Instead of following the lead of President Reagan, a bipartisan compromise was worked out in 1983 that made modest changes in the program such as raising the retirement date from 65 to 67, which is just now phasing in, and slightly raising taxes. The changes were sufficient, as it turned out, to create rapidly growing Social Security trust funds. The trust funds grew by about $150 billion dollars last year and are currently worth about $1.5 trillion dollars. The latest report of the Trustees of Social Security project solvency through 2042, which means solvency all through the time that the Baby Boomers are retiring. If the economy stays as strong as it has stayed, on average, for the last sixty years, the Trustees project that Social Security would be solvent indefinitely.

The current attempt to privatize Social Security is not needed to save Social Security. If Social Security did need saving, privatization would be like pouring gasoline on a fire. The core idea of privatization is that money would be pulled out of the basic financing pool for Social Security and transferred to individual accounts managed, in one way or another, by Wall Street. Most of the critique of this proposal has focused on the riskiness of investing in the stock market and on the administrative wastefulness as well as the profit to investment managers. I agree with both critiques but think it is more important to point to the protection of the basic social insurance concept. When money goes out of the Social Security pool into private accounts it goes on to individual heirs upon the participants death, not back into the common pool. This important defunding of the common pool strikes at the basic formula which has served so well as an anti-poverty strategy while also making the value of a Social Security retirement benefit competitive with average private pensions for those who are alive.

In short, what we have here is fundamental ideological competition between those who would protect the existing Social Security structure in the interests of the common good and those who would take money from Social Security to further advance the interests of those who do not need the fundamental anti-poverty protection offered by Social Security. Let's be clear. The structures of the United States economy and taxes have been moving steadily over the last twenty-five years toward substantial financial increases for the most wealthy and stagnation or loss for most people in the United States. The wealthy do not need Social Security and some wealthy resent it simply because it is a tax, not merely a personal tax on a trivial portion of their personal income, but a tax they have to pay for employees. For those who are fighting an increase in the minimum wage, fighting overtime pay, cutting back on health insurance and pensions for workers, reducing the commitment to workers that comes with paying Social Security taxes is a consistent position. The various privatization schemes are intended as a first step towards breaking up commitment to the basic structure of Social Security and transferring more money into the hands of private investors. This includes getting more people to think about their self-interest from the point of view of being an investor instead of from the point of view of being a worker.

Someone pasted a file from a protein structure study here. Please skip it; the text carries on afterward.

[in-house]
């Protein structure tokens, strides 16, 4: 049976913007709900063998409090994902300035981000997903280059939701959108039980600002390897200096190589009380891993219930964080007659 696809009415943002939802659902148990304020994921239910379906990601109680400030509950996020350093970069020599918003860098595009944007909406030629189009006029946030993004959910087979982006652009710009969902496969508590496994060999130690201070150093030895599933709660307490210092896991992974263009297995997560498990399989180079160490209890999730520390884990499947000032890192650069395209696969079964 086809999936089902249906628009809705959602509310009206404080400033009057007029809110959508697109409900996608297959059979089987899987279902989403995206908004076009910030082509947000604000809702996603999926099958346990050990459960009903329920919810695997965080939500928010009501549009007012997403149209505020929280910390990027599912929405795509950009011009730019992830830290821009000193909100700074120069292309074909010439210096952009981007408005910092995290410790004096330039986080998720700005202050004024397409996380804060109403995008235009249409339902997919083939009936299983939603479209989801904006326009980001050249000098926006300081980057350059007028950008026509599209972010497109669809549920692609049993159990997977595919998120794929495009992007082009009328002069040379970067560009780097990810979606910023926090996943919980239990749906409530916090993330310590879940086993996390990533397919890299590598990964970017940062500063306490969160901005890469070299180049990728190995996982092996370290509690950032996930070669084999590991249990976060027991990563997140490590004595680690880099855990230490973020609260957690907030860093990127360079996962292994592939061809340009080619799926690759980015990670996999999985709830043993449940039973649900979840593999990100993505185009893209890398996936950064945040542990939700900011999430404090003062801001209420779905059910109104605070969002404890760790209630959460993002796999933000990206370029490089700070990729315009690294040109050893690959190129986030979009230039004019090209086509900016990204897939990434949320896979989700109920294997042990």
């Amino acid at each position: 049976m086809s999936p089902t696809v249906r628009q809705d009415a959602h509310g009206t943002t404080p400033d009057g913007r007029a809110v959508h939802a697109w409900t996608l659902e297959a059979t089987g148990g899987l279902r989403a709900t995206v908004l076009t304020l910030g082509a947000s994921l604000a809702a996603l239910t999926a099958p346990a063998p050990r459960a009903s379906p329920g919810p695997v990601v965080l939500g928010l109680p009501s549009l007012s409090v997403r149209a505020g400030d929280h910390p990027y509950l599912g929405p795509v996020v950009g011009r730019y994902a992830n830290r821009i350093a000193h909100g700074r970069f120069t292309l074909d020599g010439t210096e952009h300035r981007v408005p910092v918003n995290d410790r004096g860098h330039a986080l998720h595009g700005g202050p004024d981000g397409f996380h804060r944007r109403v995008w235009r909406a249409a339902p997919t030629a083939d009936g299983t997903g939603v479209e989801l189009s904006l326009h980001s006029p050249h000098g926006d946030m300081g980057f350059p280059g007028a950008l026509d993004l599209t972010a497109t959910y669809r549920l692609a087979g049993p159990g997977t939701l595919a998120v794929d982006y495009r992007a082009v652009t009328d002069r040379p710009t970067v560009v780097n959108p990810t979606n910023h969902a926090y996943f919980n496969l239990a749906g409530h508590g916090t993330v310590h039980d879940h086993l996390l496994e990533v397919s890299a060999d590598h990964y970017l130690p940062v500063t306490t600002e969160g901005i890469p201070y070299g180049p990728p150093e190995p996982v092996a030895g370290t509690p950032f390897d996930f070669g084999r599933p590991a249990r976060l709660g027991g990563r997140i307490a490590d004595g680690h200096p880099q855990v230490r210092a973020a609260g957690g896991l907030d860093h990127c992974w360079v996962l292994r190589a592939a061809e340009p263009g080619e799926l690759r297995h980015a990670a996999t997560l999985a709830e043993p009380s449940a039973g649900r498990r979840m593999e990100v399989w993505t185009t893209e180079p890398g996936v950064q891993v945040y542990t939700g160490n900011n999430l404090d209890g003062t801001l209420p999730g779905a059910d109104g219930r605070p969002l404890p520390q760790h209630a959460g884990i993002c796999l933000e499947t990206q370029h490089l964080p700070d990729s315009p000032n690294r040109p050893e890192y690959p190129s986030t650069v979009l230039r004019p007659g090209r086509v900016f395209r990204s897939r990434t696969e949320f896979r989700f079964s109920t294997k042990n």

From my point of view, what we are talking about here is sin, capital S and little s. This is a bit of sin that the Bible, both Hebrew Scripture and New Testament, is clear about. Honor your father and your mother is one of the 10 Commandments. Caring for widows and orphans is not an option, it is a duty.

Congratulations you poor!
God's domain belongs to you.

If you stand with me on this I pray that you will do at least something to contribute to the tide of opposition to all attempts to privatize Social Security. Become informed. Talk about it in your conversational networks. And please write your Representatives and Senators. What you do to protect Social Security just might be the most important thing you do this year to show solidarity with the poor.

If you oppose what I have said this morning I hope to stay in conversation with you and learn from you. If this sermon proves controversial, then I hope Seekers can construct a fair, open, and helpful structured conversation so that we may all grow together.

Note for internet audience. Three of my basic Social Security papers are copied below.